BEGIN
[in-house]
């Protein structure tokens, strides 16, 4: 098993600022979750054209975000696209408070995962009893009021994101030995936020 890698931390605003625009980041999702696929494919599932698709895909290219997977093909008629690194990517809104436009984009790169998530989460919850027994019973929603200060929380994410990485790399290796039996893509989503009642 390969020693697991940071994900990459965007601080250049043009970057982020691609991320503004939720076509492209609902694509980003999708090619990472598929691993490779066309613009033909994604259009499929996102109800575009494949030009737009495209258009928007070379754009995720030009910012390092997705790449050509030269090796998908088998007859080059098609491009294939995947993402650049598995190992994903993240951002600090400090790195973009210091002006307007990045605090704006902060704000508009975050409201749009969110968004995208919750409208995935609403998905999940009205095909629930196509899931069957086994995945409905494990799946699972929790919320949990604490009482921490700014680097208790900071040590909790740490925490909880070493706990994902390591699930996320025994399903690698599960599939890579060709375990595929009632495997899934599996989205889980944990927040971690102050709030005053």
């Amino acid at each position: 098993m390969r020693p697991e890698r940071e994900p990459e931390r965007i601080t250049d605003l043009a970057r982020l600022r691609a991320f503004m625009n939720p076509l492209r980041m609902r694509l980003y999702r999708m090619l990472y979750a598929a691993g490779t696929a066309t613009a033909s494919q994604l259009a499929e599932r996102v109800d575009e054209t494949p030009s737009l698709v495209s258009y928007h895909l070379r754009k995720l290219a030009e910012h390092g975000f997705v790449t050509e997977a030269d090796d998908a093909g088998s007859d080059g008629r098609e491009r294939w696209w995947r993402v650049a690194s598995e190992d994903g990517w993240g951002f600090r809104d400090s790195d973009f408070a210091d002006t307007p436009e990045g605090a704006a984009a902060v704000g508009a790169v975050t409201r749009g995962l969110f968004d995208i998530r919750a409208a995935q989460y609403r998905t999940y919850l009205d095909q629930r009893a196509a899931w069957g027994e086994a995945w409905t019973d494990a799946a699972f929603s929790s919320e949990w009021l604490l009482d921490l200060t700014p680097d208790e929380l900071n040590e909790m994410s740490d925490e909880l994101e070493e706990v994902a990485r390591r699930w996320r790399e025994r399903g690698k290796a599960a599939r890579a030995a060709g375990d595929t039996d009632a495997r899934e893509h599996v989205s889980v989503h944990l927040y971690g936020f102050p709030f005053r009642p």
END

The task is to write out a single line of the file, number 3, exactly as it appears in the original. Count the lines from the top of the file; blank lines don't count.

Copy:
């Amino acid at each position: 098993m390969r020693p697991e890698r940071e994900p990459e931390r965007i601080t250049d605003l043009a970057r982020l600022r691609a991320f503004m625009n939720p076509l492209r980041m609902r694509l980003y999702r999708m090619l990472y979750a598929a691993g490779t696929a066309t613009a033909s494919q994604l259009a499929e599932r996102v109800d575009e054209t494949p030009s737009l698709v495209s258009y928007h895909l070379r754009k995720l290219a030009e910012h390092g975000f997705v790449t050509e997977a030269d090796d998908a093909g088998s007859d080059g008629r098609e491009r294939w696209w995947r993402v650049a690194s598995e190992d994903g990517w993240g951002f600090r809104d400090s790195d973009f408070a210091d002006t307007p436009e990045g605090a704006a984009a902060v704000g508009a790169v975050t409201r749009g995962l969110f968004d995208i998530r919750a409208a995935q989460y609403r998905t999940y919850l009205d095909q629930r009893a196509a899931w069957g027994e086994a995945w409905t019973d494990a799946a699972f929603s929790s919320e949990w009021l604490l009482d921490l200060t700014p680097d208790e929380l900071n040590e909790m994410s740490d925490e909880l994101e070493e706990v994902a990485r390591r699930w996320r790399e025994r399903g690698k290796a599960a599939r890579a030995a060709g375990d595929t039996d009632a495997r899934e893509h599996v989205s889980v989503h944990l927040y971690g936020f102050p709030f005053r009642p």